\When you graduate from college with a degree in communication studies and rhetoric, the business world can look very confusing. Unsure of where I fit in, I explored options. Many friends suggested sales. I was doubtful. I worried that being in sales would not carry the prestige and credibility I so badly wanted as I started my professional career. I was also having a hard time getting excited about selling any particular product.
Then I interviewed with a partner at a (then) Big Six consulting firm. He talked about an opportunity to work on “leveraging the most important assets in the firm— its people.”
“That sounds terrific,” I said, thinking that matched my interests, “What function is that?” The partner replied, “Human resource management.”
My 22-year-old self thought, How cool is that? It even has management in the title. That sounded way better than “Sales Rep for Acme Company.” Off to San Francisco I went to be a human resource management associate at a Big Six consulting firm.
After two years in this position, I had an epiphany. I was at an expense-account business lunch with a senior partner and an audit associate. The partner liked us both and remarked that we both had a lot of talent. He went on to say, “The main difference is that you (pointing to the audit associate) generate revenue, and you (pointing to me) are overhead.” Two of the three people at the table had a quick laugh, and my job search began as soon as we returned to the office. I came to a stark realization that day: sales is at the heart of every commercial enterprise and that being the revenue-generating engine of a business was actually a good thing. Maybe even something to be proud of.
In truth, though, I was afraid of sales. The perception. The quotas. I hated the idea of having to be pushy.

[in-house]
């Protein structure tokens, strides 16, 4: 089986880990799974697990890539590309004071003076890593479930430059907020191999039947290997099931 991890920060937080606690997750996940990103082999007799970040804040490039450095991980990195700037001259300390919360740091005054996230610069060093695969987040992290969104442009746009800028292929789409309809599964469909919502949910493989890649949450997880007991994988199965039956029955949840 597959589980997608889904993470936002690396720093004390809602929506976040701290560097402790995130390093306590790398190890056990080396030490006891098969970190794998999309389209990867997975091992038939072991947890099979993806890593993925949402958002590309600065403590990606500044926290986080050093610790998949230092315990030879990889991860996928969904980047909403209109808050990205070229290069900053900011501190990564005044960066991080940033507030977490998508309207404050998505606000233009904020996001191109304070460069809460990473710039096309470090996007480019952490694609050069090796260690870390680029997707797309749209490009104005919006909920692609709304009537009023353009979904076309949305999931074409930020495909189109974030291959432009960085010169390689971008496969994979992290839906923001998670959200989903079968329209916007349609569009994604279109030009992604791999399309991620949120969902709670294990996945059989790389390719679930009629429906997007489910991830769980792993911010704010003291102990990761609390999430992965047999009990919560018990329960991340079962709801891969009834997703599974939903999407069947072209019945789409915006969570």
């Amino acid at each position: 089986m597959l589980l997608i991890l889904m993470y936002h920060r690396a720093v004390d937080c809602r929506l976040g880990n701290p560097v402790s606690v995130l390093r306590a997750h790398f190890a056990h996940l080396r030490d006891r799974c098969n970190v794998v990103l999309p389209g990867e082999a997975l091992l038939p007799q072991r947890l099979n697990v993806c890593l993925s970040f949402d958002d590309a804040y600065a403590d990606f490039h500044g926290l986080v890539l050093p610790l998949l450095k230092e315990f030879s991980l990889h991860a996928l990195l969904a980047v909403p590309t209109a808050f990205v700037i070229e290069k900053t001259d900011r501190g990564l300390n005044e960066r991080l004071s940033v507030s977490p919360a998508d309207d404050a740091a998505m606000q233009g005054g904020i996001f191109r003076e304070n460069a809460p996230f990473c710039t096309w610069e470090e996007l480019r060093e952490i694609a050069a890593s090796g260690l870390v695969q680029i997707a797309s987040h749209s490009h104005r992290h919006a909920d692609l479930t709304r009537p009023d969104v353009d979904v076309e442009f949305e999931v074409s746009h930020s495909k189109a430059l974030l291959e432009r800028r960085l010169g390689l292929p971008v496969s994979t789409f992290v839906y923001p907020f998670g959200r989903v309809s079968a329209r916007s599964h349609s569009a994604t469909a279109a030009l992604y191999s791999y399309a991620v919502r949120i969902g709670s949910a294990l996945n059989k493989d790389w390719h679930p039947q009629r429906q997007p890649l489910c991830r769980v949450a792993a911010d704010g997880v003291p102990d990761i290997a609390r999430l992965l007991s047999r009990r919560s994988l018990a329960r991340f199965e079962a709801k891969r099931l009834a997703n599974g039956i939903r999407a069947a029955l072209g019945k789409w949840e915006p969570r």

I’m hardly the only one with this misconception of sales. Twenty years later, with two stints as an executive vice president of sales along the way, I often see that despite the obvious need to sell their products, many companies encounter some form of resistance to “sales.” Ironically, this unwillingness to own and embrace a sales culture frequently comes from within the sales team itself. I hear sales professionals say, “I don’t really sell. I help clients make a buying decision.” Or “My job is more of being a consultant to my clients.” And my favorite, “I’m not in sales, I’m in business development.” Even professionals who have dedicated their careers to sales are afraid of sales. Or at least, they’re afraid of the label. Why?
I’ve come to the conclusion that at least part of that fear stems from the persistence of an anachronistic definition of selling and a complete misunderstanding of what successful sales professionals actually do.
Many people equate sales with making people buy things they don’t want, don’t need, and can’t afford. That perception likely emerged from the days, at the turn of the 20th century, when huckstersand peddlers were among the few sales jobs on the U.S. census, and unfortunately this image still persists in some professions. The proverbial used-car salesman springs to mind.
But today there are over 28 census codes that reference professional sales specifically, many of which require tremendous expertise. For instance, a client of mine in the medical device industry employs sales professionals whom doctors consult about the proper application of their product while they are in surgery. Take that in. A doctor asking a sales professional questions during surgery. This is not your father’s salesman.
When I’m called on to help an organization with a sales transformation, I quickly gauge the culture and begin to address counterproductive beliefs that are holding them back from getting the performance they want. There are three key steps to overcoming a negative sales culture: You need to help them see that: